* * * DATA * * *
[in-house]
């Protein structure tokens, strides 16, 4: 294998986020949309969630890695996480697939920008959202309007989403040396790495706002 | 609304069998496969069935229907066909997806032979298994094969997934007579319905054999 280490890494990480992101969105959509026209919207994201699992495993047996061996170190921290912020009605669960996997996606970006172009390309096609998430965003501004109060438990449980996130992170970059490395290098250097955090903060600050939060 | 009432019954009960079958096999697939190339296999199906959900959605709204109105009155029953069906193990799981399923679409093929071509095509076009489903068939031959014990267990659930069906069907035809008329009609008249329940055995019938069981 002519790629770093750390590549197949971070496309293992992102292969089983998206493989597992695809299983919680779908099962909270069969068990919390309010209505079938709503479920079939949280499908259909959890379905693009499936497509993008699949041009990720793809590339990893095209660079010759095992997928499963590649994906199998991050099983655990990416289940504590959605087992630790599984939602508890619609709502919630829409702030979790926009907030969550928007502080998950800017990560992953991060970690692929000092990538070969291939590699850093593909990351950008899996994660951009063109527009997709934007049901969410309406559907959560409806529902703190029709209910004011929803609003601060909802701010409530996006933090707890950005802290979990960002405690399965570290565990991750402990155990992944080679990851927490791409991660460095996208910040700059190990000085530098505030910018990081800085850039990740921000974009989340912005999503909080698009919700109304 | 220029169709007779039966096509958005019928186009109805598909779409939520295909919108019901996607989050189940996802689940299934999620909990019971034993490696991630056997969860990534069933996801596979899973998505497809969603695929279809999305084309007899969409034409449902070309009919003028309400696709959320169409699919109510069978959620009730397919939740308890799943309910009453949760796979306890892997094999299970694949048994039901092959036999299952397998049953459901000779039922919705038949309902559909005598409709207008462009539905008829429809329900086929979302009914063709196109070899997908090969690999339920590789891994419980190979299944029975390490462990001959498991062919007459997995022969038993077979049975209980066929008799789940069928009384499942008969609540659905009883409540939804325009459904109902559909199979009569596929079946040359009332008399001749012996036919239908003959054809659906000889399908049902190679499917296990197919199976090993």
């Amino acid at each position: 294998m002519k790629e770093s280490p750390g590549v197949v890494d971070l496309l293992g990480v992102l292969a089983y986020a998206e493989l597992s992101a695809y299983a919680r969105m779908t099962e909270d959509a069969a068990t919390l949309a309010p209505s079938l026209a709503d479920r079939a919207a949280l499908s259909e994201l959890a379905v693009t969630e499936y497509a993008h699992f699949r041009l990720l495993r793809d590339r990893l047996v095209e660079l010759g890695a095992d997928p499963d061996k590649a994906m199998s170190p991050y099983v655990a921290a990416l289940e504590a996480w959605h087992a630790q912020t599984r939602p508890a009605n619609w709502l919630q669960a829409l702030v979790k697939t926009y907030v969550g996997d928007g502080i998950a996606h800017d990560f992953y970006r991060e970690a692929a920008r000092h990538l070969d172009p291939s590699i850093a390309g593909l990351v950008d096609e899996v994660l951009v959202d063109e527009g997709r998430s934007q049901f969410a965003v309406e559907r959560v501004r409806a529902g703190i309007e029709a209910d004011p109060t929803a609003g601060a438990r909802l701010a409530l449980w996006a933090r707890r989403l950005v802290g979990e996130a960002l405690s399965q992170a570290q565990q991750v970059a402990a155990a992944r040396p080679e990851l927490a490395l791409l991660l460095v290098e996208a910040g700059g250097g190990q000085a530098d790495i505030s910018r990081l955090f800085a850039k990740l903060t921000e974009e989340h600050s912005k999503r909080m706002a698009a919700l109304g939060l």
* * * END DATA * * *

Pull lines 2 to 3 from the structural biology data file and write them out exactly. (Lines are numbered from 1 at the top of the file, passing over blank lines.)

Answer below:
């Protein structure tokens, strides 16, 4: 294998986020949309969630890695996480697939920008959202309007989403040396790495706002 | 609304069998496969069935229907066909997806032979298994094969997934007579319905054999 280490890494990480992101969105959509026209919207994201699992495993047996061996170190921290912020009605669960996997996606970006172009390309096609998430965003501004109060438990449980996130992170970059490395290098250097955090903060600050939060 | 009432019954009960079958096999697939190339296999199906959900959605709204109105009155029953069906193990799981399923679409093929071509095509076009489903068939031959014990267990659930069906069907035809008329009609008249329940055995019938069981 002519790629770093750390590549197949971070496309293992992102292969089983998206493989597992695809299983919680779908099962909270069969068990919390309010209505079938709503479920079939949280499908259909959890379905693009499936497509993008699949041009990720793809590339990893095209660079010759095992997928499963590649994906199998991050099983655990990416289940504590959605087992630790599984939602508890619609709502919630829409702030979790926009907030969550928007502080998950800017990560992953991060970690692929000092990538070969291939590699850093593909990351950008899996994660951009063109527009997709934007049901969410309406559907959560409806529902703190029709209910004011929803609003601060909802701010409530996006933090707890950005802290979990960002405690399965570290565990991750402990155990992944080679990851927490791409991660460095996208910040700059190990000085530098505030910018990081800085850039990740921000974009989340912005999503909080698009919700109304 | 220029169709007779039966096509958005019928186009109805598909779409939520295909919108019901996607989050189940996802689940299934999620909990019971034993490696991630056997969860990534069933996801596979899973998505497809969603695929279809999305084309007899969409034409449902070309009919003028309400696709959320169409699919109510069978959620009730397919939740308890799943309910009453949760796979306890892997094999299970694949048994039901092959036999299952397998049953459901000779039922919705038949309902559909005598409709207008462009539905008829429809329900086929979302009914063709196109070899997908090969690999339920590789891994419980190979299944029975390490462990001959498991062919007459997995022969038993077979049975209980066929008799789940069928009384499942008969609540659905009883409540939804325009459904109902559909199979009569596929079946040359009332008399001749012996036919239908003959054809659906000889399908049902190679499917296990197919199976090993």
């Amino acid at each position: 294998m002519k790629e770093s280490p750390g590549v197949v890494d971070l496309l293992g990480v992102l292969a089983y986020a998206e493989l597992s992101a695809y299983a919680r969105m779908t099962e909270d959509a069969a068990t919390l949309a309010p209505s079938l026209a709503d479920r079939a919207a949280l499908s259909e994201l959890a379905v693009t969630e499936y497509a993008h699992f699949r041009l990720l495993r793809d590339r990893l047996v095209e660079l010759g890695a095992d997928p499963d061996k590649a994906m199998s170190p991050y099983v655990a921290a990416l289940e504590a996480w959605h087992a630790q912020t599984r939602p508890a009605n619609w709502l919630q669960a829409l702030v979790k697939t926009y907030v969550g996997d928007g502080i998950a996606h800017d990560f992953y970006r991060e970690a692929a920008r000092h990538l070969d172009p291939s590699i850093a390309g593909l990351v950008d096609e899996v994660l951009v959202d063109e527009g997709r998430s934007q049901f969410a965003v309406e559907r959560v501004r409806a529902g703190i309007e029709a209910d004011p109060t929803a609003g601060a438990r909802l701010a409530l449980w996006a933090r707890r989403l950005v802290g979990e996130a960002l405690s399965q992170a570290q565990q991750v970059a402990a155990a992944r040396p080679e990851l927490a490395l791409l991660l460095v290098e996208a910040g700059g250097g190990q000085a530098d790495i505030s910018r990081l955090f800085a850039k990740l903060t921000e974009e989340h600050s912005k999503r909080m706002a698009a919700l109304g939060l």